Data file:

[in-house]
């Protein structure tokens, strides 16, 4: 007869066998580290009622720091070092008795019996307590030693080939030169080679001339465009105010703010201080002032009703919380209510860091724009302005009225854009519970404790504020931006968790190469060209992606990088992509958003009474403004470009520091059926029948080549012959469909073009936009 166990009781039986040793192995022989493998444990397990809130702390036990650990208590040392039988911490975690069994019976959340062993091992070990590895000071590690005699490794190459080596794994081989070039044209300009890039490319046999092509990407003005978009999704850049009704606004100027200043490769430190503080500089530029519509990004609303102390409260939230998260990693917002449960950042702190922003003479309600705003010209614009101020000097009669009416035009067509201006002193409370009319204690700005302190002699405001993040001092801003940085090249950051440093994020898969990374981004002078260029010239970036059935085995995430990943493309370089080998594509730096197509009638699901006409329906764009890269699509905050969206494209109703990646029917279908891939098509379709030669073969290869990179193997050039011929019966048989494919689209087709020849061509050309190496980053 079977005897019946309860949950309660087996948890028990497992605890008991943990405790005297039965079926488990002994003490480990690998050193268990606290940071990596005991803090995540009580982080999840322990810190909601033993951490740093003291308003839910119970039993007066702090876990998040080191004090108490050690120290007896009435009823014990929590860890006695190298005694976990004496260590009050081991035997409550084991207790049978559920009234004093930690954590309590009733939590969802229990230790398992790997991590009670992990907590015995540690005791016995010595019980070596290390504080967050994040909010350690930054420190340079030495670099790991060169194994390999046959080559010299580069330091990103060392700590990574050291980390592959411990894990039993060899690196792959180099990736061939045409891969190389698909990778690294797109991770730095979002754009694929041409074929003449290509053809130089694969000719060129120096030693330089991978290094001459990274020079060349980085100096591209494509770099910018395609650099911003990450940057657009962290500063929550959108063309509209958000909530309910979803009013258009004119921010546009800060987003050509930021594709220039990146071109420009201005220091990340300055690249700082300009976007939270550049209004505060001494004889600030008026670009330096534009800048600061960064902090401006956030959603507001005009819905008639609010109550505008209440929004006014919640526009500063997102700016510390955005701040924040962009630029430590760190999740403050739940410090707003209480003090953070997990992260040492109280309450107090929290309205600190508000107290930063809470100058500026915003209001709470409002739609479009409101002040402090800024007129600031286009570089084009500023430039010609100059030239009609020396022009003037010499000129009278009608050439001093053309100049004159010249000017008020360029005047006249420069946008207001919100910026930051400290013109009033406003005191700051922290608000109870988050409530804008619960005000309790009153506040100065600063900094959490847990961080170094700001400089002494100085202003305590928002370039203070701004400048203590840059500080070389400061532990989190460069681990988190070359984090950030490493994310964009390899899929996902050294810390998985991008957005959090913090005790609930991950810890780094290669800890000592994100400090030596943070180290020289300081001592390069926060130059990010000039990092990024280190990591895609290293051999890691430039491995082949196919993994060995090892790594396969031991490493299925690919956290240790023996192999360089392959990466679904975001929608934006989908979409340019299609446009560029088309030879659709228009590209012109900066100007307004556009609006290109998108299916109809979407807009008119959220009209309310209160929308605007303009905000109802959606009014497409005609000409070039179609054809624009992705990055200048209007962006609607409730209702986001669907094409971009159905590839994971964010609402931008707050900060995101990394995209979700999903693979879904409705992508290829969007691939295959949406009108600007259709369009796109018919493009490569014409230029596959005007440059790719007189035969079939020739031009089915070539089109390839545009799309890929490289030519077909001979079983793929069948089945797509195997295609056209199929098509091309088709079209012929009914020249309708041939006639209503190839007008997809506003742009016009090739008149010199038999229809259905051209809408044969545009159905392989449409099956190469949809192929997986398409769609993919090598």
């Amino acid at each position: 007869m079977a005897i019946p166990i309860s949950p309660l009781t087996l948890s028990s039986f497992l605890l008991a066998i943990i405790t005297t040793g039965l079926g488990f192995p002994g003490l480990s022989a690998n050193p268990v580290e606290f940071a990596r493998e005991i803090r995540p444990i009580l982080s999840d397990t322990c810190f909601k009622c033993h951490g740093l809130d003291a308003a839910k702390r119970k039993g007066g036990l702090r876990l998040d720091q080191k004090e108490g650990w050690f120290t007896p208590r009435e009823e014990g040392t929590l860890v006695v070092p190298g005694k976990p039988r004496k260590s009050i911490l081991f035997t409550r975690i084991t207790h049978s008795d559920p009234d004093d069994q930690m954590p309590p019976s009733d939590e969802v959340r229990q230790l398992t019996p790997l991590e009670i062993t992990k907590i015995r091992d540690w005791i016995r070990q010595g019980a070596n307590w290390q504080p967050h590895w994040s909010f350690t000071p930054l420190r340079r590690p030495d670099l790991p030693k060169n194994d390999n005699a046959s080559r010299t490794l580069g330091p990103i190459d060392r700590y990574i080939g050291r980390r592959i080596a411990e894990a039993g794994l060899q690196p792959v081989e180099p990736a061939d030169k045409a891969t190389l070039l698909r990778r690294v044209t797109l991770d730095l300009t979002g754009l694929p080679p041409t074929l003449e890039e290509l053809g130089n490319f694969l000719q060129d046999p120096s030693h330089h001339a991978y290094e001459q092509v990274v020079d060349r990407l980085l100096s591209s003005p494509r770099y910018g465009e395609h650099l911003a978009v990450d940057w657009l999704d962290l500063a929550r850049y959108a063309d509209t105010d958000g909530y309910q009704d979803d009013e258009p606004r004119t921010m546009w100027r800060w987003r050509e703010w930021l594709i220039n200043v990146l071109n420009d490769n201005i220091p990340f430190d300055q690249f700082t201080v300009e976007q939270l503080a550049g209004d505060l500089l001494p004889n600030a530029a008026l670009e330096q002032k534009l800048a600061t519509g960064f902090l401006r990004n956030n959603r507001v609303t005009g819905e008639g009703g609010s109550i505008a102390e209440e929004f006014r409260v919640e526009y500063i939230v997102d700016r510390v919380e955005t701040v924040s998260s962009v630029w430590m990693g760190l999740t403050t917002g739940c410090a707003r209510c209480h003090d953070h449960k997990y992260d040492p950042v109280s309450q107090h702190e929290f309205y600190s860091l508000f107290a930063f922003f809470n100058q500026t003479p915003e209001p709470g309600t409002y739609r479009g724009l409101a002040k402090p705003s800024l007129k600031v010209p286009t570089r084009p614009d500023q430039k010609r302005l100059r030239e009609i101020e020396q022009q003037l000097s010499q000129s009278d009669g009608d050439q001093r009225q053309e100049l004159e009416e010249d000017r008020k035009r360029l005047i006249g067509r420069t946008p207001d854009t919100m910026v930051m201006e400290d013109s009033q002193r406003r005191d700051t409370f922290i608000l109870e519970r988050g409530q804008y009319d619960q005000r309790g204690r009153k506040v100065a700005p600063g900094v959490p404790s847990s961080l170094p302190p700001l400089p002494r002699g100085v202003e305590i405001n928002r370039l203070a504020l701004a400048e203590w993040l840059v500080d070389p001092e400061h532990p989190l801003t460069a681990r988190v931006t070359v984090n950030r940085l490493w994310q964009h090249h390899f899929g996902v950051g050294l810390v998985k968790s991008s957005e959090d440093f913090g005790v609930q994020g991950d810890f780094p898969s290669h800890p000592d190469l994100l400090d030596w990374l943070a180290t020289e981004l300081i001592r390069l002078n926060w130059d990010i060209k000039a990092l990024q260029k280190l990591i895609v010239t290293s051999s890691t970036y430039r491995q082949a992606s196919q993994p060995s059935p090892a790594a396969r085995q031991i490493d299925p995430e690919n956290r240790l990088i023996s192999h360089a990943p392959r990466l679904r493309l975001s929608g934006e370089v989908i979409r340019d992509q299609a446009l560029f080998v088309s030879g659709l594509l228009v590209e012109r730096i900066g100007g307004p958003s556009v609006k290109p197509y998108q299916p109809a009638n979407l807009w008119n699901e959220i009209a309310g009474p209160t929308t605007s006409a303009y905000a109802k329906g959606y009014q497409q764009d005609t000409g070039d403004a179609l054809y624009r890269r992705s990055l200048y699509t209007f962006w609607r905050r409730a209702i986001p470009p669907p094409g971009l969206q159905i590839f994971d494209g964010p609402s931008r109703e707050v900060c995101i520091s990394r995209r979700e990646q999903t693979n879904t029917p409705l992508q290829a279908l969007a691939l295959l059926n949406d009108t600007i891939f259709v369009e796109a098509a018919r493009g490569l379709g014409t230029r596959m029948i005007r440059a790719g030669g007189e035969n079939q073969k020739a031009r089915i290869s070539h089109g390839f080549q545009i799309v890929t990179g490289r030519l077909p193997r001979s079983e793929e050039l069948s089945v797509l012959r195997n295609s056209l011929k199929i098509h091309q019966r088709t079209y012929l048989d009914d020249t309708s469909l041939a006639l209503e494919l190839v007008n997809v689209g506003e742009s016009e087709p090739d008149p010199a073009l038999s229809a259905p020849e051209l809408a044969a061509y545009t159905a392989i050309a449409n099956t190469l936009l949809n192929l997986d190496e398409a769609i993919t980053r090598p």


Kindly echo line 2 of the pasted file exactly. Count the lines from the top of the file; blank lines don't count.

């Protein structure tokens, strides 16, 4: 007869066998580290009622720091070092008795019996307590030693080939030169080679001339465009105010703010201080002032009703919380209510860091724009302005009225854009519970404790504020931006968790190469060209992606990088992509958003009474403004470009520091059926029948080549012959469909073009936009 166990009781039986040793192995022989493998444990397990809130702390036990650990208590040392039988911490975690069994019976959340062993091992070990590895000071590690005699490794190459080596794994081989070039044209300009890039490319046999092509990407003005978009999704850049009704606004100027200043490769430190503080500089530029519509990004609303102390409260939230998260990693917002449960950042702190922003003479309600705003010209614009101020000097009669009416035009067509201006002193409370009319204690700005302190002699405001993040001092801003940085090249950051440093994020898969990374981004002078260029010239970036059935085995995430990943493309370089080998594509730096197509009638699901006409329906764009890269699509905050969206494209109703990646029917279908891939098509379709030669073969290869990179193997050039011929019966048989494919689209087709020849061509050309190496980053 079977005897019946309860949950309660087996948890028990497992605890008991943990405790005297039965079926488990002994003490480990690998050193268990606290940071990596005991803090995540009580982080999840322990810190909601033993951490740093003291308003839910119970039993007066702090876990998040080191004090108490050690120290007896009435009823014990929590860890006695190298005694976990004496260590009050081991035997409550084991207790049978559920009234004093930690954590309590009733939590969802229990230790398992790997991590009670992990907590015995540690005791016995010595019980070596290390504080967050994040909010350690930054420190340079030495670099790991060169194994390999046959080559010299580069330091990103060392700590990574050291980390592959411990894990039993060899690196792959180099990736061939045409891969190389698909990778690294797109991770730095979002754009694929041409074929003449290509053809130089694969000719060129120096030693330089991978290094001459990274020079060349980085100096591209494509770099910018395609650099911003990450940057657009962290500063929550959108063309509209958000909530309910979803009013258009004119921010546009800060987003050509930021594709220039990146071109420009201005220091990340300055690249700082300009976007939270550049209004505060001494004889600030008026670009330096534009800048600061960064902090401006956030959603507001005009819905008639609010109550505008209440929004006014919640526009500063997102700016510390955005701040924040962009630029430590760190999740403050739940410090707003209480003090953070997990992260040492109280309450107090929290309205600190508000107290930063809470100058500026915003209001709470409002739609479009409101002040402090800024007129600031286009570089084009500023430039010609100059030239009609020396022009003037010499000129009278009608050439001093053309100049004159010249000017008020360029005047006249420069946008207001919100910026930051400290013109009033406003005191700051922290608000109870988050409530804008619960005000309790009153506040100065600063900094959490847990961080170094700001400089002494100085202003305590928002370039203070701004400048203590840059500080070389400061532990989190460069681990988190070359984090950030490493994310964009390899899929996902050294810390998985991008957005959090913090005790609930991950810890780094290669800890000592994100400090030596943070180290020289300081001592390069926060130059990010000039990092990024280190990591895609290293051999890691430039491995082949196919993994060995090892790594396969031991490493299925690919956290240790023996192999360089392959990466679904975001929608934006989908979409340019299609446009560029088309030879659709228009590209012109900066100007307004556009609006290109998108299916109809979407807009008119959220009209309310209160929308605007303009905000109802959606009014497409005609000409070039179609054809624009992705990055200048209007962006609607409730209702986001669907094409971009159905590839994971964010609402931008707050900060995101990394995209979700999903693979879904409705992508290829969007691939295959949406009108600007259709369009796109018919493009490569014409230029596959005007440059790719007189035969079939020739031009089915070539089109390839545009799309890929490289030519077909001979079983793929069948089945797509195997295609056209199929098509091309088709079209012929009914020249309708041939006639209503190839007008997809506003742009016009090739008149010199038999229809259905051209809408044969545009159905392989449409099956190469949809192929997986398409769609993919090598």